A protest has been held on Sunday in support of a terror suspect facing extradition to the US.
Mr Ahmad, in green, is fighting extradition to the US
Barbar Ahmad, from Tooting, south London, is accused of trying to raise funds for terrorism via websites and e-mails.
He is being held at Woodhill prison in Milton Keynes, Buckinghamshire, where family and friends have been demonstrating.
His supporters claim the extradition moves are politically motivated.
He had previously been arrested under anti-terrorism laws in December 2003 and released without charge but was arrested again on 5 August.
His wife, who spoke to BBC News on condition of anonymity, said: "As far as I am concerned he is a British political prisoner.
"He is innocent and he should be released."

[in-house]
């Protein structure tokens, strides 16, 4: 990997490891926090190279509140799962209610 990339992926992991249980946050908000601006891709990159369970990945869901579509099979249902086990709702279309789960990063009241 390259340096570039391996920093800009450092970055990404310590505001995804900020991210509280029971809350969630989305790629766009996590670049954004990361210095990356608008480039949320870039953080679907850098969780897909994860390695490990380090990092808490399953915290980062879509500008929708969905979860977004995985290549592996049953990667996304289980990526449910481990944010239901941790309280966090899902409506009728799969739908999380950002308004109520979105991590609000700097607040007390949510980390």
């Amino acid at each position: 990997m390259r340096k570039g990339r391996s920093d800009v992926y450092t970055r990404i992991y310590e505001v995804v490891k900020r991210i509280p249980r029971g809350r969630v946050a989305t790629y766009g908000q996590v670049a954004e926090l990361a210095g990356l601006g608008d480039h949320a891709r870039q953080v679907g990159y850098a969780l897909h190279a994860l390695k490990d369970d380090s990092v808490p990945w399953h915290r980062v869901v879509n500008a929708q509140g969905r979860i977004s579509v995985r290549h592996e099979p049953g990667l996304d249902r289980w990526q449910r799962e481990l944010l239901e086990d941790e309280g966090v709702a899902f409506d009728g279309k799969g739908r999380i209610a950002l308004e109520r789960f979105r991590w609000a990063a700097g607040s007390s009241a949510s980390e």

His father Ashfaq Ahmad said his son was law abiding and described the accusations as "wild and ridiculous lies".
Mr Ahmad, an IT administrator at Imperial College London, was arrested in South Kensington, west London, under anti-terror laws.
He faces four charges over offences alleged to have taken place between 1998 and 2003.
Among them are claims he used websites and e-mail to raise money and support Taleban fighters in Afghanistan.
America also claims he had plans for a US Navy battle group in the Gulf, including comments on how ships were vulnerable to attack.
He is also said to have had e-mail links to a Chechen Mujahideen leader who planned the Moscow theatre attack in October 2002 in which 129 people died.
During an extradition hearing at Bow Street Magistrates' Court earlier this month, a US government lawyer said Mr Barbar bought 100 camouflage suits and tried to buy large amounts of chemicals.
But Edward Fitzgerald QC, defending, said there were concerns over whether Mr Ahmad would get a fair trial in the US.
The extradition hearing has been adjourned until 16 December.